Posted as a little thank-you to talented feminist blogger The Apostate, who found herself hosting an impromptu (and ever-growing) discussion group for the departing readers and ex-contributors (like Yours Truly) of The Feminist Blog Formerly Known as Shakespeare's Sister. In a June 4th post, Apostate wrote:
There’s more drama going on at Shakesville. It doesn’t seem like that blog is going to survive long in its current format. That format would be the “community we cherish” format. That format is doomed to failure because online communities are by definition dysfunctional.Shortly thereafter, the 'Ville went dark, sending its current readers into a tailspin over the weekend. Then, early this week, a magisterial magnum opus appeared, one which chided "the community" for all its transgressions against their leader--to whose head, it must be noted, no gun was held (and that metaphor right there would've led to me being drawn and quartered, as would that metaphor), since blogging, as we know, is neither mandate nor sentence, but rather, a voluntary exercise in expression--and laid out an eight-point commenting guide (!) from which condescension dripped and splattered like so much spilled syrup.
If you read the threads linked in the comment I linked to, and if you have been following many of the ridiculous McEwan flounces over not getting enough money from blog-readers, and other conniption fits and the ensuing apologies, and the slams on regular commenters over minor infractions and the constant language policing, and the self-shaming and the worship at the altar of McEwan, and blah blah blah, you know what I’m talking about – it’s a madhouse.
As Apostate noted:
I’m not sure why online “communities” are so fragile. I think the problem really is the medium. You can’t do community except in person, face to face. Any time you start writing shit down, congregating around a cause, or are removed from the physical presence of your fellows, there’s that much more information to manage and agree to without the civilizing influence of looking another person in the eye.Yes. The concept of a "safe space" is, ironically, far easier to uphold in a physical environment for that very reason: humans are much less likely to insult or threaten a three-dimensional, flesh-and-blood human being who's right in front of them.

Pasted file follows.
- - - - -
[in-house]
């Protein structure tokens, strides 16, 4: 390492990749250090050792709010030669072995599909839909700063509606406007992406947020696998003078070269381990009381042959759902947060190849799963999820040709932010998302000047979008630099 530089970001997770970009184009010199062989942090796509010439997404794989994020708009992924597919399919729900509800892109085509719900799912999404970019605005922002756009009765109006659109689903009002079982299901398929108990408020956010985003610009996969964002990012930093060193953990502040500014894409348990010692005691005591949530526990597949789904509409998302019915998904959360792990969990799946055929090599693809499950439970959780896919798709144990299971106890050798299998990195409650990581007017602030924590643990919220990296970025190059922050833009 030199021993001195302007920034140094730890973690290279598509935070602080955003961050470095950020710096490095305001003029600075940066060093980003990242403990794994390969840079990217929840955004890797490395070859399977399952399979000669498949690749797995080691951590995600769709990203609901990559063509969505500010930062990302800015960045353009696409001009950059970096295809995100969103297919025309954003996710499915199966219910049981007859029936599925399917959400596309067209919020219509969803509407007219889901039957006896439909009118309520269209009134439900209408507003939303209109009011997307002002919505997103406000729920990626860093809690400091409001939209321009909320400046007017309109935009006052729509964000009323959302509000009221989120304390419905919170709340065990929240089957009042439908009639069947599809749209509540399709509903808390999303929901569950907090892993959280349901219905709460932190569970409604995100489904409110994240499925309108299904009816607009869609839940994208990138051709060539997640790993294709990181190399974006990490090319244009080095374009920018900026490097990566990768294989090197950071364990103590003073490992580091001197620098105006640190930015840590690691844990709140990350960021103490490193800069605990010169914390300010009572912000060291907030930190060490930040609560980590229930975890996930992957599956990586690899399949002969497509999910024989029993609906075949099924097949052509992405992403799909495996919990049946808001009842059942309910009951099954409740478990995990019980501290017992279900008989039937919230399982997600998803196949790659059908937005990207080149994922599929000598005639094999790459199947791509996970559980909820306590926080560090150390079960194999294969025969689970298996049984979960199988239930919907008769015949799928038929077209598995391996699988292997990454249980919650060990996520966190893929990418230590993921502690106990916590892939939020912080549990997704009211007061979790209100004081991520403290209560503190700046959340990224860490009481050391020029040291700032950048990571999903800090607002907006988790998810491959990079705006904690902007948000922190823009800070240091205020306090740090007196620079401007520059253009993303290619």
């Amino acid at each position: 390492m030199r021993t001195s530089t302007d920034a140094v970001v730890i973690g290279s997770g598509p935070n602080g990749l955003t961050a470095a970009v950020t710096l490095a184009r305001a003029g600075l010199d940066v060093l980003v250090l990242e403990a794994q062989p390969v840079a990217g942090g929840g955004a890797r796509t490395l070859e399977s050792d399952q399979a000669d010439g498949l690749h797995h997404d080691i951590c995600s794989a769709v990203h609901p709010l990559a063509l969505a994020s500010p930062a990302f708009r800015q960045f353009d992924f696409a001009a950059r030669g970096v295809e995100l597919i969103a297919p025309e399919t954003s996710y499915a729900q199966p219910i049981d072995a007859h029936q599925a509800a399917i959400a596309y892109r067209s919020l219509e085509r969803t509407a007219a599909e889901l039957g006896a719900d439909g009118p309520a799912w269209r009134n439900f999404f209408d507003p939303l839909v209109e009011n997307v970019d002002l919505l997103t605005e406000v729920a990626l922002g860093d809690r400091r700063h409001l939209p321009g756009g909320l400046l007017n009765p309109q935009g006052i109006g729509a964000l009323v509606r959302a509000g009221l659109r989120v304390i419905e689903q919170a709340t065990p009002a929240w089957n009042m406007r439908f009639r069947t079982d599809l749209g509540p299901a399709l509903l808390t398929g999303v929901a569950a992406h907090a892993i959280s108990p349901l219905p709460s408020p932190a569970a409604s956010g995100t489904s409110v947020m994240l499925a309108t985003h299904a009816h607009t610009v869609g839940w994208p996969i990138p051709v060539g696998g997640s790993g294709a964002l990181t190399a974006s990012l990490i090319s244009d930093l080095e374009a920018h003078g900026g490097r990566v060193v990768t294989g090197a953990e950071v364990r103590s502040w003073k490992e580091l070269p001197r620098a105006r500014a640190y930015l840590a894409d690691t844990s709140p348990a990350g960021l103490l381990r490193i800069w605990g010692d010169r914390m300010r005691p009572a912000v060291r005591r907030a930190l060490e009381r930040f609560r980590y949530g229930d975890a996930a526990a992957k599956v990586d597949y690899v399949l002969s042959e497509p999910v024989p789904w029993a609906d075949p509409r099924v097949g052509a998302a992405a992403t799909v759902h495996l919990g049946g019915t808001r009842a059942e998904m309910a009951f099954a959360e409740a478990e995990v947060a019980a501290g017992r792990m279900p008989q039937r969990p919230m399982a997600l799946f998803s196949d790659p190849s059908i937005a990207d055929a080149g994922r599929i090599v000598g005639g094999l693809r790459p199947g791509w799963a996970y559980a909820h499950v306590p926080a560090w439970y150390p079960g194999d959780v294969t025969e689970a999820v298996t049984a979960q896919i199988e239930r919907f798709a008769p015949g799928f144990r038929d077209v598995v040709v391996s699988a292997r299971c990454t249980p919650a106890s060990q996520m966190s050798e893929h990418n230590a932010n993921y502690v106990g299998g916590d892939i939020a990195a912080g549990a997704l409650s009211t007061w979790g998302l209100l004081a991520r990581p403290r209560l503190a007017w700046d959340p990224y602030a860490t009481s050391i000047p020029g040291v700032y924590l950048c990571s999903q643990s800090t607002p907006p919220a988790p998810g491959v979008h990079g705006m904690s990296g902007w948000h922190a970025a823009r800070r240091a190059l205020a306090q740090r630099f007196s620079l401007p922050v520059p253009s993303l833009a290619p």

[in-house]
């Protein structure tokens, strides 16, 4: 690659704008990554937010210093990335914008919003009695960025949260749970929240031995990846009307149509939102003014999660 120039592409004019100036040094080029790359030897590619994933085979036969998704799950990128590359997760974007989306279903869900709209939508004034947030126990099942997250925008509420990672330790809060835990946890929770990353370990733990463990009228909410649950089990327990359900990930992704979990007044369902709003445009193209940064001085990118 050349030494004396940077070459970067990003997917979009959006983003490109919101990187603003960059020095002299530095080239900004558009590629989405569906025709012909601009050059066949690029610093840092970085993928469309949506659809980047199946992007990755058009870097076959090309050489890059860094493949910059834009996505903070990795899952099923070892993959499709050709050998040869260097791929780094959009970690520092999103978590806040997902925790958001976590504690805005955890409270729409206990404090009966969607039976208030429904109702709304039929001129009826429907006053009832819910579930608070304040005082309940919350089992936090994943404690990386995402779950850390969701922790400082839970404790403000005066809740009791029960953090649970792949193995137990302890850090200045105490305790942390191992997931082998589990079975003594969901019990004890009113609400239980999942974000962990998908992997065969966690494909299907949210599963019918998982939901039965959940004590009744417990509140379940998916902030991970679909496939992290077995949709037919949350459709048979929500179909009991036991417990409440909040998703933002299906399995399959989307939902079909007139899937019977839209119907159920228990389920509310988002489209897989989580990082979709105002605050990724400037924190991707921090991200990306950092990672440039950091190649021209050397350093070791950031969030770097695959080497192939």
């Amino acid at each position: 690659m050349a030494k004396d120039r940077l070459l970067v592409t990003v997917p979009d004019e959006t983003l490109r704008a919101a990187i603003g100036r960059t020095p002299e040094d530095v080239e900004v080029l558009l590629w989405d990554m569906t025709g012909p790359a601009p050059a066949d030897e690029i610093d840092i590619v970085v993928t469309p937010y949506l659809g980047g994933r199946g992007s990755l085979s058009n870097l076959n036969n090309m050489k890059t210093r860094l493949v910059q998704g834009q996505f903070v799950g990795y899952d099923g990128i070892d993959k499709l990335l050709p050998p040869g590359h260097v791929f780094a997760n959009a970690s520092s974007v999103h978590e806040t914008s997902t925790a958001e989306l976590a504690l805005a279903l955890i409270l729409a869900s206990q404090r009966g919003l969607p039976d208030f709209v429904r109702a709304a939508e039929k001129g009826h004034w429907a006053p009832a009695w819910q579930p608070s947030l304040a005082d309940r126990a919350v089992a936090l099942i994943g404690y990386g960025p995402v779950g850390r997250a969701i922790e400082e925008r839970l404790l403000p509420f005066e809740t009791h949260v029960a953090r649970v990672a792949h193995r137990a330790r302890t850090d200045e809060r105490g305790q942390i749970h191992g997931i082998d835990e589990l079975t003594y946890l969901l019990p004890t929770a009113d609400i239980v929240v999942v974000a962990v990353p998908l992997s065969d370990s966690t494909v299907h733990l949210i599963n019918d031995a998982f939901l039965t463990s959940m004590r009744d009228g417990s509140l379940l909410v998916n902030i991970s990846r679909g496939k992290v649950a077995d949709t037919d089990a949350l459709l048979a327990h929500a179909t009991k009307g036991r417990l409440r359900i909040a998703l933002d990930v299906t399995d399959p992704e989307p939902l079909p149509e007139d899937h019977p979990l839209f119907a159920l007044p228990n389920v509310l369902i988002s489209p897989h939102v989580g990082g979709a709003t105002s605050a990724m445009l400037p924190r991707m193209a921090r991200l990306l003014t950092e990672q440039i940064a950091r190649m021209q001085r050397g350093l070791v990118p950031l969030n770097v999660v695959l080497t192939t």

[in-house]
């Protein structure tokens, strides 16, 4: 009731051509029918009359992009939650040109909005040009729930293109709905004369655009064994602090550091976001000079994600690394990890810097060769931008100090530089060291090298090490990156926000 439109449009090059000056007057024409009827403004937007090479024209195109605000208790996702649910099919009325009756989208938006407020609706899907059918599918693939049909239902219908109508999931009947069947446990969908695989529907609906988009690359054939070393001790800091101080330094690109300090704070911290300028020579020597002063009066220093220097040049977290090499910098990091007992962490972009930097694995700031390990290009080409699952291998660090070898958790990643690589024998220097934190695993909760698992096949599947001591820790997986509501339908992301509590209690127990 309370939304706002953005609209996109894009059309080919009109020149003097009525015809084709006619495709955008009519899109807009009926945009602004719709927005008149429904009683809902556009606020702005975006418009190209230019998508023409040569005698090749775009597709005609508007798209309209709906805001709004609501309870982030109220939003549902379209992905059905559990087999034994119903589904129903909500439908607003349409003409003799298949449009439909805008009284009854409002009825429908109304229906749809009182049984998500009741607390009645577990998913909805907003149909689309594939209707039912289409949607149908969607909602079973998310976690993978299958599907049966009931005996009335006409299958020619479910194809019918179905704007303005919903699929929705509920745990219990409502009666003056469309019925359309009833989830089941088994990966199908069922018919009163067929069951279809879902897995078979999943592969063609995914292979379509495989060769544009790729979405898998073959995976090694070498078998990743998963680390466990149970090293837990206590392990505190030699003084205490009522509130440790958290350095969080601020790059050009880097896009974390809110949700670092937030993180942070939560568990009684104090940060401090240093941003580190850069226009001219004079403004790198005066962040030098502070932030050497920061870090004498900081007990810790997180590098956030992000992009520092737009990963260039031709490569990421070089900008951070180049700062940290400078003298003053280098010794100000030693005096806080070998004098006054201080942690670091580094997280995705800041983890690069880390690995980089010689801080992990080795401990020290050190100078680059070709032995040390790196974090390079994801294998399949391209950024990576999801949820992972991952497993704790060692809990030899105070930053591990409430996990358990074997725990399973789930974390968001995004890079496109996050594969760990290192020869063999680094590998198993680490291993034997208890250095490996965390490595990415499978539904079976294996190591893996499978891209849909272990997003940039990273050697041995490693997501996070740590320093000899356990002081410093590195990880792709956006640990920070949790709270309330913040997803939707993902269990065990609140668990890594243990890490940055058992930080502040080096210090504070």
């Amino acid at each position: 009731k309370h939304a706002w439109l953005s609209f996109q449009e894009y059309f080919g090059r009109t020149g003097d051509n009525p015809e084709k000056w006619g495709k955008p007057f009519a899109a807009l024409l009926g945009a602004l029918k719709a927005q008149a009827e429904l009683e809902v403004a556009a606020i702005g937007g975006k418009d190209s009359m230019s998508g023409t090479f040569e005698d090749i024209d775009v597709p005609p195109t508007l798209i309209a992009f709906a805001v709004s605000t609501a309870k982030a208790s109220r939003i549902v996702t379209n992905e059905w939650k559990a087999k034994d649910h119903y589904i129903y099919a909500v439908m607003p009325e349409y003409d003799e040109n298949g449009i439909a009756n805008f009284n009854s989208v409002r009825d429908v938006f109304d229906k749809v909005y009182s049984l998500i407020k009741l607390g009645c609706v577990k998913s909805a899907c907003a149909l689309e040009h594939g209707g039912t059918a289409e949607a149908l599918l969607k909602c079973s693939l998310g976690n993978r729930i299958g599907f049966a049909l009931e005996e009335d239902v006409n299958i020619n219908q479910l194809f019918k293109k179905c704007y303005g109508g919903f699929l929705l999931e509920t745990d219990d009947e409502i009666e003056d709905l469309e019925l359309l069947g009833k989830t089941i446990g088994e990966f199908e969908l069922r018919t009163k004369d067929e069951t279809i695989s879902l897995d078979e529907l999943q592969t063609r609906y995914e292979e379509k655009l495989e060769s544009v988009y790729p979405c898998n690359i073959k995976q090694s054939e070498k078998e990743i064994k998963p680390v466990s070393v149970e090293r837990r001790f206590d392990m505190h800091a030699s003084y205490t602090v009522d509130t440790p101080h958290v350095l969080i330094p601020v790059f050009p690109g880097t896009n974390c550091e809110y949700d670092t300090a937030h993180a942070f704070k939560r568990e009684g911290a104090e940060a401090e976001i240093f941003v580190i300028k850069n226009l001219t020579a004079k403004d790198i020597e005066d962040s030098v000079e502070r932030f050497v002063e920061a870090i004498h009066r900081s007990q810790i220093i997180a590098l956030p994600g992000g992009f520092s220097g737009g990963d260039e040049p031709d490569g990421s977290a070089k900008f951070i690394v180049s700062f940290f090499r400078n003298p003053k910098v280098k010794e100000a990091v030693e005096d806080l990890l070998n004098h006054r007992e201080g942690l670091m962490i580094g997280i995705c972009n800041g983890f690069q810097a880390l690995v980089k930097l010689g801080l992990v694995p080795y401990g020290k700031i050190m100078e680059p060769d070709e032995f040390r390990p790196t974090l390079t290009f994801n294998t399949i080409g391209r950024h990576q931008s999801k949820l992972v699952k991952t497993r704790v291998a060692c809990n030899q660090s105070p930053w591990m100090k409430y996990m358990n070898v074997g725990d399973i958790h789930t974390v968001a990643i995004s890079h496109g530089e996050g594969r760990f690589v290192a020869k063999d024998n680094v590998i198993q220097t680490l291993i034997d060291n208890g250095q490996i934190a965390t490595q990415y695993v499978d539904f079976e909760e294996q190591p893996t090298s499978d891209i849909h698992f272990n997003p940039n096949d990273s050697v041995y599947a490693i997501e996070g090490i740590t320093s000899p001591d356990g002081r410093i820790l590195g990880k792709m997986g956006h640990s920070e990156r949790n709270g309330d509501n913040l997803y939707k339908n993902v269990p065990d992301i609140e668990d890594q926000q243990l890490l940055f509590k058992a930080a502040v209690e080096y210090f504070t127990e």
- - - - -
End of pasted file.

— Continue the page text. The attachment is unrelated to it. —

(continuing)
If you haven't read the naughty konagod's take on safe, er chafe spaces, I commend to you, with my heartiest cheers, kona's lengthy, hilarious, Carlin-esque parody of the aforementioned Magnum Hopeless:
While konagod considers konagod a progressive blog, or at least considers himself progressive in a lazy hippie kind of way, this is also a chafe space. Visitors need not check their privilege at the door (we have no bouncers and somebody without privilege might make off with it) so best you keep it close at hand and just be aware of it. No one is expected to be perfect; everyone is expected to be willing to self-examine and if you want to touch yourself in strange places while here, far be it from konagod to interfere. Focus on the fun. It's a blog. He can't see you.And if all this strikes you as an awful lot of insider baseball because you've never wandered over to that blog and aren't especially interested in watching a trainwreck-in-progress, well, at least you've now got two compelling, new-to-you voices to check out--The Apostate and konagod--and a terrific political Python clip to watch. What are you waiting for?!
Also at Cogitamus.